Blogs

Check Out These New Emojis for Foodies

| Wed Jul. 9, 2014 6:00 AM EDT
Can you guess what these images mean? See below.

On a frigid Sunday morning in Manhattan this past March, several dozen people, many of them design students, gathered at the School of Visual Art's building in Chelsea. Their task: to perform a bit of pro-bono marketing for non-corporate food producers—the kind of small and mid-sized farms that grow produce without poisonous chemicals and tend their animals on pasture, not in fetid, polluting feedlots.

The meeting, organized by an innovative Los Angeles-based design firm called the Noun Project (whose founders my colleague Tasneem Raja interviewed here) and an accomplished New York-based sustainable-food advocacy group called the Grace Communications Foundation (the force behind the Meatrix video and Sustainable Table), was modeled on the techie concept of a "hackathon"—a bunch of people getting together to solve some problem. But whereas hackathons typically result in computer code, this "iconathon" would produce images, known as icons, that can wordlessly express concepts like "grass fed" and "heritage breed," free for anyone's use under a creative-commons license.

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Thailand's New Military Government Is Secretly Vacuuming Up Facebook Data

| Wed Jul. 9, 2014 6:00 AM EDT

Despite all the ways Facebook has flouted privacy standards—like how it recently experimented with 700,000 users' emotions by manipulating the positive and negative content of their newsfeeds—the company hasn't yet provided personal data to oppressive governments. But that didn't deter the Thai junta. When Facebook refused to help Thailand's newly installed military government access users' personal information, the junta created a misleading Facebook application to capture its citizens' names and email addresses. 

The military government posted that they were collecting this data to "handle more witnesses which can lead to more prosecutions and will make the online society more clean."

As you might remember, back in May, after months of anti-government protests, Thailand's military staged a coup. Once in power, the military suspended the constitution, installed a 10 p.m. curfew, banned gatherings of more than five people, and attempted to suppress dissidents—including any of the estimated 28 million Thai users on Facebook, a third of the country's population. On May 29, the new government tried to have a meeting with social-media companies, including Facebook, to discuss censoring Thailand's anti-coup dissent, but none of them showed up.

But the Thai junta didn't take this as a sign to give up on tapping into the power of social media. Instead, as the Electronic Frontier Foundation reports, the junta placed a Facebook login button to track users on more than 200 of the government's restricted websites, like the webpage of Human Rights Watch.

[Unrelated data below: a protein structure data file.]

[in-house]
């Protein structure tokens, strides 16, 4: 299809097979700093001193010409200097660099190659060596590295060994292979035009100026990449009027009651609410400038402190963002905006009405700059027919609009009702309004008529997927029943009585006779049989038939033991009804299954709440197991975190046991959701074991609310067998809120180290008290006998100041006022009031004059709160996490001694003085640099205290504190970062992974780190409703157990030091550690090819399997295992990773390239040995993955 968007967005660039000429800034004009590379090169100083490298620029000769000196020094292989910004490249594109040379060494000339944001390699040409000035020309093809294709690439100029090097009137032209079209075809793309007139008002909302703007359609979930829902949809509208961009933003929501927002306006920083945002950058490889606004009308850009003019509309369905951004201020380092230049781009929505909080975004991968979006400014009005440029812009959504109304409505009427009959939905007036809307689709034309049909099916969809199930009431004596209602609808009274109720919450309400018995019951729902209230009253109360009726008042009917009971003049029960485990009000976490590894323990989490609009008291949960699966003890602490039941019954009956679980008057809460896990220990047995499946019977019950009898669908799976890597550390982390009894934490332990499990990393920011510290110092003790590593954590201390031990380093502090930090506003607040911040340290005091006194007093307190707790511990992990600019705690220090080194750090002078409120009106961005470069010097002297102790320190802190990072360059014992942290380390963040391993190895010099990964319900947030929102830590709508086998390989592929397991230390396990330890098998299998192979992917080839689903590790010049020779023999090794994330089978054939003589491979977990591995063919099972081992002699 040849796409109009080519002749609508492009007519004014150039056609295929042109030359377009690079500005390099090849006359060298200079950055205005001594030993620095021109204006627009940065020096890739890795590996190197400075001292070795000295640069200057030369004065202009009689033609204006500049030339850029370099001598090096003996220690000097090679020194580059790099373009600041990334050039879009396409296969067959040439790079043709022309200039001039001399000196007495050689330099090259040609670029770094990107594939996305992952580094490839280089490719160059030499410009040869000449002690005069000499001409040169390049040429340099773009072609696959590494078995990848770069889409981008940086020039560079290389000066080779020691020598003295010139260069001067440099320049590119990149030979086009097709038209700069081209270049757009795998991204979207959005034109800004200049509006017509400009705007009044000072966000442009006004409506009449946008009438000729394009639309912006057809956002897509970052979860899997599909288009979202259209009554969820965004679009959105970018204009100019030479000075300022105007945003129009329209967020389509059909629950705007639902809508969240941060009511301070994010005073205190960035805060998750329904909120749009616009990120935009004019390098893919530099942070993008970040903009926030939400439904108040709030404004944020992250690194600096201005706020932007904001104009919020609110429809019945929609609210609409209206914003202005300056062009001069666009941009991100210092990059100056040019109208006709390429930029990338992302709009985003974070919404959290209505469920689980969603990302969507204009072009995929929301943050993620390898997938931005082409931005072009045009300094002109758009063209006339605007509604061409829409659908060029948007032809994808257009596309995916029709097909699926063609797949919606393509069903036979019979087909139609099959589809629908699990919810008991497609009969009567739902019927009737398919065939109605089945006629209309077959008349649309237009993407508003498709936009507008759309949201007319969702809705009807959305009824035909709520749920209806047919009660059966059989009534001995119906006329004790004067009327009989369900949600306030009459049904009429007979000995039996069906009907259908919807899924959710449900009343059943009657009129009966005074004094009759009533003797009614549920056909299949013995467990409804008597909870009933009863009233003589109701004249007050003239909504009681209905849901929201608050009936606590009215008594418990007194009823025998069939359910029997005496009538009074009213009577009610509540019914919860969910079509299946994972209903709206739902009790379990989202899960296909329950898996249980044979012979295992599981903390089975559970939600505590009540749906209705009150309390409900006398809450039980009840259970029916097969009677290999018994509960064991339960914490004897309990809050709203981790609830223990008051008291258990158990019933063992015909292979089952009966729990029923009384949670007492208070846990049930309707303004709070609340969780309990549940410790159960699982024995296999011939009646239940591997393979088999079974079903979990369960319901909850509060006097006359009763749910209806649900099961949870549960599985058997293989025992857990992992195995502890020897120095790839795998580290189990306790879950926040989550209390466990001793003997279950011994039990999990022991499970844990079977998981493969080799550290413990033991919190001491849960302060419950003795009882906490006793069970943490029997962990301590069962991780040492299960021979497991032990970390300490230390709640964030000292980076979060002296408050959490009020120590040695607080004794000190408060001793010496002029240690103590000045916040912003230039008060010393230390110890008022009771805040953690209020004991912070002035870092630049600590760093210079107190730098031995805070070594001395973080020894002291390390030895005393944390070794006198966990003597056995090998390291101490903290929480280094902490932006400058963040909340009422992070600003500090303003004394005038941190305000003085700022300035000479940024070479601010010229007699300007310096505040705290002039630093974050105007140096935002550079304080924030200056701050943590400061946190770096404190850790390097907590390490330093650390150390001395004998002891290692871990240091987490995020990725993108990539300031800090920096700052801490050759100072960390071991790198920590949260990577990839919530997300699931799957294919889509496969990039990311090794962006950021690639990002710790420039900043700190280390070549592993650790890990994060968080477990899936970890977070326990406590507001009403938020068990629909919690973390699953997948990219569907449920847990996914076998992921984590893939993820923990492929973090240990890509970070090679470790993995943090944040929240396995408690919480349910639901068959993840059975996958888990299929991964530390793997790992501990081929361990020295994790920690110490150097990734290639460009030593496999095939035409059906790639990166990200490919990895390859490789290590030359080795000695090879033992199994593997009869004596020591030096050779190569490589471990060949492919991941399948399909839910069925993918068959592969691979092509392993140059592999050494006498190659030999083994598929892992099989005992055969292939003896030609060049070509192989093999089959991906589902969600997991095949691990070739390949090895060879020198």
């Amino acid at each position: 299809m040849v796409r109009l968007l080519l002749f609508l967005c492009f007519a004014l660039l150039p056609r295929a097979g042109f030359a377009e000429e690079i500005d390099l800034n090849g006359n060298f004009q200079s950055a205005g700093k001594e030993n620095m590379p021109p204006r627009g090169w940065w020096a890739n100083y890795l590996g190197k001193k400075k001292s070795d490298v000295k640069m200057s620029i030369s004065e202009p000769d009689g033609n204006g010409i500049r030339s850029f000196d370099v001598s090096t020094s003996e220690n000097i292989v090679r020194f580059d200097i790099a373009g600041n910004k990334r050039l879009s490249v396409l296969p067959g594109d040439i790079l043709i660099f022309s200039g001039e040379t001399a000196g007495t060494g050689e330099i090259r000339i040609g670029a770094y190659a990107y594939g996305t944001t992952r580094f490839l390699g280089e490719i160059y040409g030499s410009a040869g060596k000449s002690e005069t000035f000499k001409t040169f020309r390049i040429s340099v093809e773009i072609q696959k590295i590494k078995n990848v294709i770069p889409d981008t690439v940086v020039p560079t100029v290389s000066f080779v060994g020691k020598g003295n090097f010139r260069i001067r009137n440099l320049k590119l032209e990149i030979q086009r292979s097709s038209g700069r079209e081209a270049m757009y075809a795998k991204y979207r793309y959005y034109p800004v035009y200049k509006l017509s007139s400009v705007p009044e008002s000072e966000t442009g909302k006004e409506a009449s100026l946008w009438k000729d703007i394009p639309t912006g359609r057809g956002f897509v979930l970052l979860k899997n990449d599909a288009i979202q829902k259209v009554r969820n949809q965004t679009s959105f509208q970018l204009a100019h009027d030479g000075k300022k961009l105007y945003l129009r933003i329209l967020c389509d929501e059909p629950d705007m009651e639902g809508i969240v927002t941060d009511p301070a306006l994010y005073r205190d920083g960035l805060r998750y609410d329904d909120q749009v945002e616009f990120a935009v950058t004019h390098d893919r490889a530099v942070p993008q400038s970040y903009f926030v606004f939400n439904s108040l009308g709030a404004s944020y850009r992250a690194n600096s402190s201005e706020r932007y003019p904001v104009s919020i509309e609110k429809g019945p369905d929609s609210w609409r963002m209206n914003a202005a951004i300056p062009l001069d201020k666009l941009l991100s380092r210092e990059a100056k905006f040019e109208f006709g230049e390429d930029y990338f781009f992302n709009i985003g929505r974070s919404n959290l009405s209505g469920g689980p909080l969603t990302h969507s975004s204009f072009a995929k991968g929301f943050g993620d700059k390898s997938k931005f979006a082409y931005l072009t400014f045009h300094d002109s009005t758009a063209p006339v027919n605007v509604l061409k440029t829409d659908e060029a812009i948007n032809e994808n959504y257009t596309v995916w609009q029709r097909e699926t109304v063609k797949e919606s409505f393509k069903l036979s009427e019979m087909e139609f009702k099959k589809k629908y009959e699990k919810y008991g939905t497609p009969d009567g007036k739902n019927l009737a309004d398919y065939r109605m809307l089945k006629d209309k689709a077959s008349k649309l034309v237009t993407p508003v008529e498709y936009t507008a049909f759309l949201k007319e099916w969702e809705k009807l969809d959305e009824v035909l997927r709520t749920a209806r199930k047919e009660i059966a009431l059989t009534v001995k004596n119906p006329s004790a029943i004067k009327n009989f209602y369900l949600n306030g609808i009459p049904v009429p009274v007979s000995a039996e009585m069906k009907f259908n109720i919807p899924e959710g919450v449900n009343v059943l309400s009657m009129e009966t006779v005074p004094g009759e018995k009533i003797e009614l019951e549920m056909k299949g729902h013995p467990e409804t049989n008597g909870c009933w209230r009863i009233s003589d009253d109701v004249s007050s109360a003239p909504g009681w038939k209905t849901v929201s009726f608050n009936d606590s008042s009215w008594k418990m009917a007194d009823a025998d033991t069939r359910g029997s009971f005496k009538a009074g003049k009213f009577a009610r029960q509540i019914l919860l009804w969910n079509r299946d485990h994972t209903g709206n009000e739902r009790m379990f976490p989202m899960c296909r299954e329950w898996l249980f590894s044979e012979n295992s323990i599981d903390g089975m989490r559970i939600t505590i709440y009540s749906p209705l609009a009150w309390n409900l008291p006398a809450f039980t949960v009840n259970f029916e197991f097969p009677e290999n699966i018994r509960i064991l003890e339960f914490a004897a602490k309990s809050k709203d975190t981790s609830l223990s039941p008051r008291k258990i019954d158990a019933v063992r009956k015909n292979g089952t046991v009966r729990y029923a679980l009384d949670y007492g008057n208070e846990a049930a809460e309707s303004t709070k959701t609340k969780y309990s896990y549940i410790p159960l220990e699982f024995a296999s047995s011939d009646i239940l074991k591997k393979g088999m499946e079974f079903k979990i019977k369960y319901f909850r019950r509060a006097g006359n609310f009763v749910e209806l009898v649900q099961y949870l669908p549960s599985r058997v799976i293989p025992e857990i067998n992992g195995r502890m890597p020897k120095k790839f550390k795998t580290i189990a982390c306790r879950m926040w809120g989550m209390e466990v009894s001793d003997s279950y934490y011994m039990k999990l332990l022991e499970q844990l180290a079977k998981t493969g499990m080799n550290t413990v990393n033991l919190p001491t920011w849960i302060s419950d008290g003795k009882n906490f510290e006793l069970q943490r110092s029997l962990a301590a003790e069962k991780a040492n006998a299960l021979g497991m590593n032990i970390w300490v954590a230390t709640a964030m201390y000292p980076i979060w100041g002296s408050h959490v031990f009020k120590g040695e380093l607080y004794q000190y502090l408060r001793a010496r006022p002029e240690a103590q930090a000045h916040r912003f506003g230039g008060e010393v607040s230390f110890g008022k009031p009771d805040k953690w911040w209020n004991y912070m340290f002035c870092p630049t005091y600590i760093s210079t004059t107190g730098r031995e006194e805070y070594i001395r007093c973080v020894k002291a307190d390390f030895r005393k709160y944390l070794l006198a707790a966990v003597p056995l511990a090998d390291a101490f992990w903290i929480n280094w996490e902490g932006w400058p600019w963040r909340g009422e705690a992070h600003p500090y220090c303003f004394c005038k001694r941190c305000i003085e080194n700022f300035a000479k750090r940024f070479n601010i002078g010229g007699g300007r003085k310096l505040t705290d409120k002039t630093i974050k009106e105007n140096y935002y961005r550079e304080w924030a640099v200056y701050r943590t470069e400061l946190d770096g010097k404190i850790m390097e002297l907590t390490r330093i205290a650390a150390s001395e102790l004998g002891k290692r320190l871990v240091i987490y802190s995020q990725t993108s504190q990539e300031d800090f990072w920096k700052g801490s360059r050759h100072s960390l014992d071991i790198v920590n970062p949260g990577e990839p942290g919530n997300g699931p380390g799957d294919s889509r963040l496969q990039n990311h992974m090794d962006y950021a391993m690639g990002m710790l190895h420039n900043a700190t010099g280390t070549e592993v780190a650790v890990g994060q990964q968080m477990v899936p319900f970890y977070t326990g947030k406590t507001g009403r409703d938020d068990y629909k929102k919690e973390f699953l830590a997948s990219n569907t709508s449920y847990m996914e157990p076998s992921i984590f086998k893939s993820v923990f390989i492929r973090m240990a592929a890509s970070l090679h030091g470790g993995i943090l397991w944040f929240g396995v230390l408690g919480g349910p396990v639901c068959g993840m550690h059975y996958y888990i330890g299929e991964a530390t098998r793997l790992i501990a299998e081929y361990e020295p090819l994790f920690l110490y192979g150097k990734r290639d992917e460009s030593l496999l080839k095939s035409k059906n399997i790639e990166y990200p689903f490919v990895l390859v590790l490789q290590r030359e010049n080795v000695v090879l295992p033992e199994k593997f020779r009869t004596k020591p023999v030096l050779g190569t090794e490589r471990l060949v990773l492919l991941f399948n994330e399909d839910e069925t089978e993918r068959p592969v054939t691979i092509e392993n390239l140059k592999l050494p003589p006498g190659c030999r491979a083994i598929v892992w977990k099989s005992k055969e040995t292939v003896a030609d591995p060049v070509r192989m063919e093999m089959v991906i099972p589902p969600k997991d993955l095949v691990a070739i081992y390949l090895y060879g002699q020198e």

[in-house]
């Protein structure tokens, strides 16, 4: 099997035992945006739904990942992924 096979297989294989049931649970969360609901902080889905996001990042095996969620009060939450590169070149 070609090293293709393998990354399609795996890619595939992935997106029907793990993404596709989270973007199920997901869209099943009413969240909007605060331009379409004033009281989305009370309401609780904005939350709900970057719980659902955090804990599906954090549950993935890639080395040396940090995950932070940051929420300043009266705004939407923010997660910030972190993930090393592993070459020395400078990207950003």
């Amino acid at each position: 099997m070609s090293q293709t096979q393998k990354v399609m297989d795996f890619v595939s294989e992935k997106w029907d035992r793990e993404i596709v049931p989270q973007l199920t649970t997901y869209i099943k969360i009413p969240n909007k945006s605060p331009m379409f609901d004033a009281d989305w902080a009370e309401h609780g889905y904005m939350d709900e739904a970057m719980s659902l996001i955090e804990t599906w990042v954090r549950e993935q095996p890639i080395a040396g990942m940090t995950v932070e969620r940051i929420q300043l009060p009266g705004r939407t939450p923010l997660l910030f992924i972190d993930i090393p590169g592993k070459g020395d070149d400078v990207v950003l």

Fast Tracks: Beverly's "All the Things"

| Wed Jul. 9, 2014 6:00 AM EDT

TRACK 4

"All the Things"

From Beverly's Careers

KANINE

Liner notes: Urgent yet dreamy, this breathtaking dose of psychedelia mixes ethereal female harmonies, a soaring melody, and surging beats to dazzling effect.

Behind the music: The Brooklyn duo features singer Drew Citron and noise-pop vet Frankie Rose. Careers falls between the lo-fi buzz of Frankie Rose and the Outs and the cooler electronica of Rose's recent solo work.

Check it out if you like: Vivian Girls, early Dum Dum Girls, or Quilt.

This review originally appeared in the July/August 2014 Issue of Mother Jones.

Yet Another Day in Republican Scumbaggery

| Wed Jul. 9, 2014 1:00 AM EDT

Today President Obama asked Congress to approve $3.7 billion in emergency funding to help deal with the surge of minors crossing the border. You may color me unsurprised over the Republican response:

The proposal was quickly met with broad skepticism among Republican lawmakers, who were doubtful that the package would be approved quickly — if at all....GOP leaders, who have called on Obama to take stronger action, said they were reluctant to give the administration a “blank check” without ­more-detailed plans to ensure that the money would help stem the crisis at the border.

The president “is asking to use billions of taxpayer dollars without accountability or a plan in place to actually stop the border crisis,” Rep. Bob Goodlatte (R-Va.), chairman of the House Judiciary Committee, said in a statement.

Asked if he thought lawmakers would approve the proposal, Sen. Marco Rubio (R-Fla.) said, “No, given the mood here in Washington, I don’t have confidence it will happen.”

Well, of course it won't happen. The crisis along the border is tailor made for Republicans. It makes their base hopping mad, it juices their campaign fundraising, and anytime the government is unable to address a problem it makes Obama look bad. Why on earth would Republicans want to do anything to change any of this?

As long as Obama is president, chaos is good for Republicans. After all, most voters don't really know who's at fault when things go wrong, they just know there's a crisis and Obama doesn't seem to be doing anything about it. Exploiting that may be cynical and revolting, but hey, politics ain't beanbag. And in case you haven't heard, there's an election coming up.

Quick Reads: "The Skeleton Crew" by By Deborah Halber